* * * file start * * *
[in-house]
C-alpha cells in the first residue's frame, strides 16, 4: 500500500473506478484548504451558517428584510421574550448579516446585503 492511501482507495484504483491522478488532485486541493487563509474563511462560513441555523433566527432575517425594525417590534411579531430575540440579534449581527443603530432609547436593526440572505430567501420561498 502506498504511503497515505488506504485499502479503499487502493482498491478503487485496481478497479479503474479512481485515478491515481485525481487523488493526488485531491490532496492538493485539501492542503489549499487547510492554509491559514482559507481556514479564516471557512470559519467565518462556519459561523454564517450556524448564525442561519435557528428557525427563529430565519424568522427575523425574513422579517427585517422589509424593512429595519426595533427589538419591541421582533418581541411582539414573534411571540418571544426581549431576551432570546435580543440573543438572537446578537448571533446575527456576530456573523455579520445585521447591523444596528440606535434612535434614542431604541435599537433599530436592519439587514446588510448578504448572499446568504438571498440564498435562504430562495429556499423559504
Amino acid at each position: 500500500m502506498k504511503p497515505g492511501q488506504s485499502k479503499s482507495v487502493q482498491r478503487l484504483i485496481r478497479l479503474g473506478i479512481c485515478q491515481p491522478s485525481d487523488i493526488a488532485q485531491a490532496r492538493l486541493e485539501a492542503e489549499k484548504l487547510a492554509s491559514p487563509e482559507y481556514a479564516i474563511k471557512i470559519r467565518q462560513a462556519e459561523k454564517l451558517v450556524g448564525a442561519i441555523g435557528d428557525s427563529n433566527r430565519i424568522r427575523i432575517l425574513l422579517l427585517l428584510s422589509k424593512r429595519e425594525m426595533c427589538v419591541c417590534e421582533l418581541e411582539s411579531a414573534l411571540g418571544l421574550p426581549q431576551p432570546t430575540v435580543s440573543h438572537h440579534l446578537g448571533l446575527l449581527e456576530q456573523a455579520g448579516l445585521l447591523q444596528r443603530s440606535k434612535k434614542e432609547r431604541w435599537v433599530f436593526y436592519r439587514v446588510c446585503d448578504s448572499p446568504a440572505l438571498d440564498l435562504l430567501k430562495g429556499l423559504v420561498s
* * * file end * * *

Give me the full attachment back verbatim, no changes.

[in-house]
C-alpha cells in the first residue's frame, strides 16, 4: 500500500473506478484548504451558517428584510421574550448579516446585503 492511501482507495484504483491522478488532485486541493487563509474563511462560513441555523433566527432575517425594525417590534411579531430575540440579534449581527443603530432609547436593526440572505430567501420561498 502506498504511503497515505488506504485499502479503499487502493482498491478503487485496481478497479479503474479512481485515478491515481485525481487523488493526488485531491490532496492538493485539501492542503489549499487547510492554509491559514482559507481556514479564516471557512470559519467565518462556519459561523454564517450556524448564525442561519435557528428557525427563529430565519424568522427575523425574513422579517427585517422589509424593512429595519426595533427589538419591541421582533418581541411582539414573534411571540418571544426581549431576551432570546435580543440573543438572537446578537448571533446575527456576530456573523455579520445585521447591523444596528440606535434612535434614542431604541435599537433599530436592519439587514446588510448578504448572499446568504438571498440564498435562504430562495429556499423559504
Amino acid at each position: 500500500m502506498k504511503p497515505g492511501q488506504s485499502k479503499s482507495v487502493q482498491r478503487l484504483i485496481r478497479l479503474g473506478i479512481c485515478q491515481p491522478s485525481d487523488i493526488a488532485q485531491a490532496r492538493l486541493e485539501a492542503e489549499k484548504l487547510a492554509s491559514p487563509e482559507y481556514a479564516i474563511k471557512i470559519r467565518q462560513a462556519e459561523k454564517l451558517v450556524g448564525a442561519i441555523g435557528d428557525s427563529n433566527r430565519i424568522r427575523i432575517l425574513l422579517l427585517l428584510s422589509k424593512r429595519e425594525m426595533c427589538v419591541c417590534e421582533l418581541e411582539s411579531a414573534l411571540g418571544l421574550p426581549q431576551p432570546t430575540v435580543s440573543h438572537h440579534l446578537g448571533l446575527l449581527e456576530q456573523a455579520g448579516l445585521l447591523q444596528r443603530s440606535k434612535k434614542e432609547r431604541w435599537v433599530f436593526y436592519r439587514v446588510c446585503d448578504s448572499p446568504a440572505l438571498d440564498l435562504l430567501k430562495g429556499l423559504v420561498s